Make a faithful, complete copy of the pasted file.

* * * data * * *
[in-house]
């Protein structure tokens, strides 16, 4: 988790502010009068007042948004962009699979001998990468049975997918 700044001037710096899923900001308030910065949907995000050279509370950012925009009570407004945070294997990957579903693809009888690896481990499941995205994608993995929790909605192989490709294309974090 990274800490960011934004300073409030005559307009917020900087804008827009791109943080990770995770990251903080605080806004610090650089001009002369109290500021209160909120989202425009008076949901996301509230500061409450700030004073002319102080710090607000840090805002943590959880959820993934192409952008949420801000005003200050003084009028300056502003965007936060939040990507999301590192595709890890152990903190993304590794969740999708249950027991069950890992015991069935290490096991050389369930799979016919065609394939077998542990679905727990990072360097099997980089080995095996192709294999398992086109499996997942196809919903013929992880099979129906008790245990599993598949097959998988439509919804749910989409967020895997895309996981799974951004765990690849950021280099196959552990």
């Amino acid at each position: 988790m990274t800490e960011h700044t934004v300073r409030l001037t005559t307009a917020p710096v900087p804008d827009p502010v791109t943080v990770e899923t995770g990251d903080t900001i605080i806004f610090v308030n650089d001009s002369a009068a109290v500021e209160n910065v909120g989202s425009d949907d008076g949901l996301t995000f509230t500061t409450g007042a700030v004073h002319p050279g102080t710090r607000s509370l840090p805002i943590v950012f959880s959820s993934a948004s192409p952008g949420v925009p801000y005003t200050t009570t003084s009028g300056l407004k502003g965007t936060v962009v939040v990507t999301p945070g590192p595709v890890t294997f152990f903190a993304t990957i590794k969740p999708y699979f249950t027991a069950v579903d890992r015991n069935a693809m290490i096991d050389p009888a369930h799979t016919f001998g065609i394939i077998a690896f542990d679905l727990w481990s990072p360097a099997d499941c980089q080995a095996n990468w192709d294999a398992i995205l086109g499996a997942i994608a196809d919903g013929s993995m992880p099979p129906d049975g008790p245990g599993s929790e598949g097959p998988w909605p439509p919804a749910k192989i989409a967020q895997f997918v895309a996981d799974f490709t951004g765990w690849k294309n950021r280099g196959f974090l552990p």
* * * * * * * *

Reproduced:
[in-house]
């Protein structure tokens, strides 16, 4: 988790502010009068007042948004962009699979001998990468049975997918 700044001037710096899923900001308030910065949907995000050279509370950012925009009570407004945070294997990957579903693809009888690896481990499941995205994608993995929790909605192989490709294309974090 990274800490960011934004300073409030005559307009917020900087804008827009791109943080990770995770990251903080605080806004610090650089001009002369109290500021209160909120989202425009008076949901996301509230500061409450700030004073002319102080710090607000840090805002943590959880959820993934192409952008949420801000005003200050003084009028300056502003965007936060939040990507999301590192595709890890152990903190993304590794969740999708249950027991069950890992015991069935290490096991050389369930799979016919065609394939077998542990679905727990990072360097099997980089080995095996192709294999398992086109499996997942196809919903013929992880099979129906008790245990599993598949097959998988439509919804749910989409967020895997895309996981799974951004765990690849950021280099196959552990």
């Amino acid at each position: 988790m990274t800490e960011h700044t934004v300073r409030l001037t005559t307009a917020p710096v900087p804008d827009p502010v791109t943080v990770e899923t995770g990251d903080t900001i605080i806004f610090v308030n650089d001009s002369a009068a109290v500021e209160n910065v909120g989202s425009d949907d008076g949901l996301t995000f509230t500061t409450g007042a700030v004073h002319p050279g102080t710090r607000s509370l840090p805002i943590v950012f959880s959820s993934a948004s192409p952008g949420v925009p801000y005003t200050t009570t003084s009028g300056l407004k502003g965007t936060v962009v939040v990507t999301p945070g590192p595709v890890t294997f152990f903190a993304t990957i590794k969740p999708y699979f249950t027991a069950v579903d890992r015991n069935a693809m290490i096991d050389p009888a369930h799979t016919f001998g065609i394939i077998a690896f542990d679905l727990w481990s990072p360097a099997d499941c980089q080995a095996n990468w192709d294999a398992i995205l086109g499996a997942i994608a196809d919903g013929s993995m992880p099979p129906d049975g008790p245990g599993s929790e598949g097959p998988w909605p439509p919804a749910k192989i989409a967020q895997f997918v895309a996981d799974f490709t951004g765990w690849k294309n950021r280099g196959f974090l552990p």